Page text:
Editorial: Harford offers ways to show we haven’t forgotten 9/11 | COMMENTARY

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It’s been 19 years since the 9/11 attacks that killed roughly 3,000 people, the deadliest single terrorist attack in history, and left countless others injured or suffering from long-term health problems, including a number of first responders.

There will be several events in Harford County marking the somber anniversary of the attacks.


Harford County citizens are invited to gather for a moment of silence at 8:46 a.m. — the time the first plane struck the World Trade Center in New York — followed by a brief ceremony outside the county government administrative building at 220 S. Main St. in Bel Air. (Social distancing and masks are required.)

“The coronavirus pandemic continues to bring challenges to our families and communities, and on Friday we will recall another time when our country was hit by an unprecedented attack,” County Executive Barry Glassman said in a statement. “As we remember the innocent victims of that tragic day, let us also remember that our nation has weathered many storms. As always, the best way forward is together.”


Later, the Bel Air office of Berkshire Hathaway HomeServices PenFed Realty is setting up a pop-up lunch and dinner counter at Shamrock Park in Bel Air, where it will be offering free lunch and dinner to first responders.

“With the challenges facing our first responders right now, we just wanted to extend this small gesture of gratitude for their continued hard work and dedication,” branch manager Jan Freund said. “I know many of them personally and I’ve been in awe of their tireless service to our communities.”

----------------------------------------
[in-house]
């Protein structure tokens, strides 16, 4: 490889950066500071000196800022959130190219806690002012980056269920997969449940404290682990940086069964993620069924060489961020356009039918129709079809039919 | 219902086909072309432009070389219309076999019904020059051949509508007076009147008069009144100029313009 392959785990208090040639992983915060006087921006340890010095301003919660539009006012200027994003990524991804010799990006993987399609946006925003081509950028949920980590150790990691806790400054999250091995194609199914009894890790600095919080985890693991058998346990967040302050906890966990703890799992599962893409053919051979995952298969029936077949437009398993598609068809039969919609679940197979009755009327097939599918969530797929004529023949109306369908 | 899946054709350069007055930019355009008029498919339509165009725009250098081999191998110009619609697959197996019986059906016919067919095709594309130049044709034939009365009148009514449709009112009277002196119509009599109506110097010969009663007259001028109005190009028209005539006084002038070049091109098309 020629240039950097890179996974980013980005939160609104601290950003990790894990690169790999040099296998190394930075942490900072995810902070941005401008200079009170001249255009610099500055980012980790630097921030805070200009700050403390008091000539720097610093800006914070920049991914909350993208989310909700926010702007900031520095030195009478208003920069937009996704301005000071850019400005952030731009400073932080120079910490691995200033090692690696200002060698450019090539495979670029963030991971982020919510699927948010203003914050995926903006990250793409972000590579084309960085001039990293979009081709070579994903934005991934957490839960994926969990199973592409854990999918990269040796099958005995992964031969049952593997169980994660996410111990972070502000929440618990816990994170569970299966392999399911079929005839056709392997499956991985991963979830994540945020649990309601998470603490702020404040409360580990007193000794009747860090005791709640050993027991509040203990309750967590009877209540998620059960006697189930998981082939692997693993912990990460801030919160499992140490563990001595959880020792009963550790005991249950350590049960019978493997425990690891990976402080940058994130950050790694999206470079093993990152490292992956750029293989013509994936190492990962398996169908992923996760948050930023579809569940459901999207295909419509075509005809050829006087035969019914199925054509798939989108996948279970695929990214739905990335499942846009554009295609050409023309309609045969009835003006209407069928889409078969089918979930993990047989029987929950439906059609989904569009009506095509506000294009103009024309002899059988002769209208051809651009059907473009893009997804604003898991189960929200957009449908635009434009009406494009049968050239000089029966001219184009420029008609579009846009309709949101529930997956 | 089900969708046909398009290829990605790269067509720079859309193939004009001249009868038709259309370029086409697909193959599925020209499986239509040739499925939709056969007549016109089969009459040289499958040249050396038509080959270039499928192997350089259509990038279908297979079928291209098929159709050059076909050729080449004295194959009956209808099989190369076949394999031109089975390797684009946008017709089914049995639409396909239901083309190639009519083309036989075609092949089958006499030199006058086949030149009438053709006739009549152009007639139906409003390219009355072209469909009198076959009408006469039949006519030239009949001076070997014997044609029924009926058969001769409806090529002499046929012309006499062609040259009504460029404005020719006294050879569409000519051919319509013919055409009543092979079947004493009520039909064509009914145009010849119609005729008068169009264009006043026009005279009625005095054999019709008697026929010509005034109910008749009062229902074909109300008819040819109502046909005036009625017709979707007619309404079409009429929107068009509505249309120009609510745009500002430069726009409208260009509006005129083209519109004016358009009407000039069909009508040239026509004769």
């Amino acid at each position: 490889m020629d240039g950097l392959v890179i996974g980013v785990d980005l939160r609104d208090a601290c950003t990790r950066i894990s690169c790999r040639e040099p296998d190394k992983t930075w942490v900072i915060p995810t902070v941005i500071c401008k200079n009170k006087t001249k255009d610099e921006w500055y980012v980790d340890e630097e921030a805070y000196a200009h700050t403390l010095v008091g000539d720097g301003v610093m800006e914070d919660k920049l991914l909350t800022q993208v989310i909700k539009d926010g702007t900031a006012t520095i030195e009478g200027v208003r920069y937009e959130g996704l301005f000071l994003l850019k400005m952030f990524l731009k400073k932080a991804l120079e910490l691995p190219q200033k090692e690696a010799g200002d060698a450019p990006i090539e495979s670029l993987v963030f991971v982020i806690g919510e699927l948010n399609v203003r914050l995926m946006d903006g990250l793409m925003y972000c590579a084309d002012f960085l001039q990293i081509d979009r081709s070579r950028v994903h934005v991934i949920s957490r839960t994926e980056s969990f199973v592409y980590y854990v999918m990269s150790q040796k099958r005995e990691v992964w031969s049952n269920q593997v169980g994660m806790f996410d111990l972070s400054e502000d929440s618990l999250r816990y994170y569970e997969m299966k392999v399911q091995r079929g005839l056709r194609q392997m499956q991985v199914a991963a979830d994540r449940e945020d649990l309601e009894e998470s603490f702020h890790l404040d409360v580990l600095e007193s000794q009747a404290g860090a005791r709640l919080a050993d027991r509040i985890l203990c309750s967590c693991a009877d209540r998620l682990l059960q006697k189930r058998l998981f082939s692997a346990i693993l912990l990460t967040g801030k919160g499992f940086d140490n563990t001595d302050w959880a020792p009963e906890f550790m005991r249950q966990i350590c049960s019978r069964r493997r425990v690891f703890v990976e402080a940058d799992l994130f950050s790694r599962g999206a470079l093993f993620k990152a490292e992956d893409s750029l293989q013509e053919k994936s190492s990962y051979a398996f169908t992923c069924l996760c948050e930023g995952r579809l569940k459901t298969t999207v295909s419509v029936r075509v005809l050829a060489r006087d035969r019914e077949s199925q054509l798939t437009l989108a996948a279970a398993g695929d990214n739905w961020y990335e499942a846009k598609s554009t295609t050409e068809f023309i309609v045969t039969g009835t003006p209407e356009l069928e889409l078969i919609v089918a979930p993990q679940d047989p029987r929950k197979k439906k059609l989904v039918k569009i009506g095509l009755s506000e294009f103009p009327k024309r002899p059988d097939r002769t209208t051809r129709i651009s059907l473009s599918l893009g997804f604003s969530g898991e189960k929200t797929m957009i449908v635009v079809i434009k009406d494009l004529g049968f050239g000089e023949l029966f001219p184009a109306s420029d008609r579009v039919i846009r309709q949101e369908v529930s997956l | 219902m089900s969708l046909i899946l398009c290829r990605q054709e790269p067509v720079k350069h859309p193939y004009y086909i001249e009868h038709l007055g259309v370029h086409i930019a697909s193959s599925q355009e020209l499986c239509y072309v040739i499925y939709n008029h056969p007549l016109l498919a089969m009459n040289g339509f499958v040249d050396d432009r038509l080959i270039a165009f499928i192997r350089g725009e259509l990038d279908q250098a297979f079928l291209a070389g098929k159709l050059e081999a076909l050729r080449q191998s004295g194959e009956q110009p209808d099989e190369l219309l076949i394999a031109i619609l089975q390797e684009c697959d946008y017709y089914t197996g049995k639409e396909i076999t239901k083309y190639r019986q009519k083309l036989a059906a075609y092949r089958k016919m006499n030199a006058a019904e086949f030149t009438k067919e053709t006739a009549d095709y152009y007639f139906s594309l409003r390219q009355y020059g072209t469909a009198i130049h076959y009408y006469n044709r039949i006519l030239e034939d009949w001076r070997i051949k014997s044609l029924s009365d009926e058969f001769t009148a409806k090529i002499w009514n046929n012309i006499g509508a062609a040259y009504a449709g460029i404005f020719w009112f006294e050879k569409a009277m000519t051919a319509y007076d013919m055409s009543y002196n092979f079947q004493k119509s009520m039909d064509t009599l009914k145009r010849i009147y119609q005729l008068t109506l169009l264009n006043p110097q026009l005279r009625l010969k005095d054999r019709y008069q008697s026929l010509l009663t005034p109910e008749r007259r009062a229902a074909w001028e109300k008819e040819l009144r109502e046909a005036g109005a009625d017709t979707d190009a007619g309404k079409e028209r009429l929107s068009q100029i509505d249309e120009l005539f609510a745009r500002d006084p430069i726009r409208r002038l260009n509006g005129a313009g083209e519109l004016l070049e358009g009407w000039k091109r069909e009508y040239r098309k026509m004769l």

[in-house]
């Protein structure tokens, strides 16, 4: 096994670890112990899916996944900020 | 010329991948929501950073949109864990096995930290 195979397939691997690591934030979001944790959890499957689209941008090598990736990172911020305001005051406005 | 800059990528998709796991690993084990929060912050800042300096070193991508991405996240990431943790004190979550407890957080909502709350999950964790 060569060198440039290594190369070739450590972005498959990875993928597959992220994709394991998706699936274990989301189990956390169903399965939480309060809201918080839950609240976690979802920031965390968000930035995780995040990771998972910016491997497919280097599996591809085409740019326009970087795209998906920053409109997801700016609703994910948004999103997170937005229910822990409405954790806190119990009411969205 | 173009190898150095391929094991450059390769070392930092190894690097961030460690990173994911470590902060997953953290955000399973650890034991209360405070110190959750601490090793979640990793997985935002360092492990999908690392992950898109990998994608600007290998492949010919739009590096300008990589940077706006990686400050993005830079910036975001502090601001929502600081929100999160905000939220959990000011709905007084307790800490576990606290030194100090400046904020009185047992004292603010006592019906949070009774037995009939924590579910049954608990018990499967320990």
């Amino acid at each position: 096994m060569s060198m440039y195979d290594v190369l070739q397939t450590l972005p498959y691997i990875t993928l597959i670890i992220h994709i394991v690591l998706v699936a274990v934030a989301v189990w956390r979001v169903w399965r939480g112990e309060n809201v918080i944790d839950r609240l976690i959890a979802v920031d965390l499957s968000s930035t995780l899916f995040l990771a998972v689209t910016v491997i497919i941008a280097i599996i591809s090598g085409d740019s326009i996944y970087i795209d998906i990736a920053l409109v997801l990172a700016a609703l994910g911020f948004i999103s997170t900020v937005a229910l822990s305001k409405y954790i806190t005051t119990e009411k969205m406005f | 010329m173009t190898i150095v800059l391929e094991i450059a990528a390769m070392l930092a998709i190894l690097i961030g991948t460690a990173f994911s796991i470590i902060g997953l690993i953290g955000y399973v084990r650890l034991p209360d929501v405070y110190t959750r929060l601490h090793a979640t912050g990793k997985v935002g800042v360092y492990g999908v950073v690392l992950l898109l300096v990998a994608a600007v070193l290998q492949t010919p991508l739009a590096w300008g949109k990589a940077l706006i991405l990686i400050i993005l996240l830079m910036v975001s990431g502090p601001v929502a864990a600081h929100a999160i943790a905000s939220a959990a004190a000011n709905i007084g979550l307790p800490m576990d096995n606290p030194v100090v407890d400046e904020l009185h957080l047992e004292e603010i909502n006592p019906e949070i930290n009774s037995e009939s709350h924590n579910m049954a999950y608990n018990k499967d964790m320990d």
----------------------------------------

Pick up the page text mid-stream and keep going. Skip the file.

The event, “Serving Those Who Serve Us,” will offer lunch from noon to 2 p.m. and dinner from 6:30 to 8:30 p.m.

From 4 to 6 p.m. Friday afternoon, former state Del. Pat McDonough has organized a flag waving tribute on Route 152 overpass over I-95. Volunteer firefighters and community organizations will be on hand. Parking is available for attendees at the Park and Ride on Mountain Road.

“We must never forget this terrible day in our history,” McDonough said. “Sept. 11 is a day to remember courage, honor and patriotism.”

For those of those who lived through it, the tragic events of Sept. 11, 2001, were a catalyst for a high point of American unity. Our disagreements didn’t matter. We were proud to be Americans and we sought to support one another.

As the years has passed by, those levels of pride have dipped significantly and there is a great division along a number of lines throughout the country. In fact, American pride has reached a low point in 2020, according to Gallup polling, which has asked adults how proud they are to be Americans since 2001.

About 63% of U.S. adults say they are still extremely or very proud to be American; the sixth consecutive year it has fallen to a new low in Gallup’s trend.


Certainly, our country is far from perfect, and the current pandemic has highlighted that at times. But as we reflect today on the lives lost in the attacks 19 years ago, let us also never forget a time when everyone was a bit more kind and respectful to each other, and were proud of our fellow Americans. It shouldn’t take deadly tragedy for us to feel that way about each other and our country.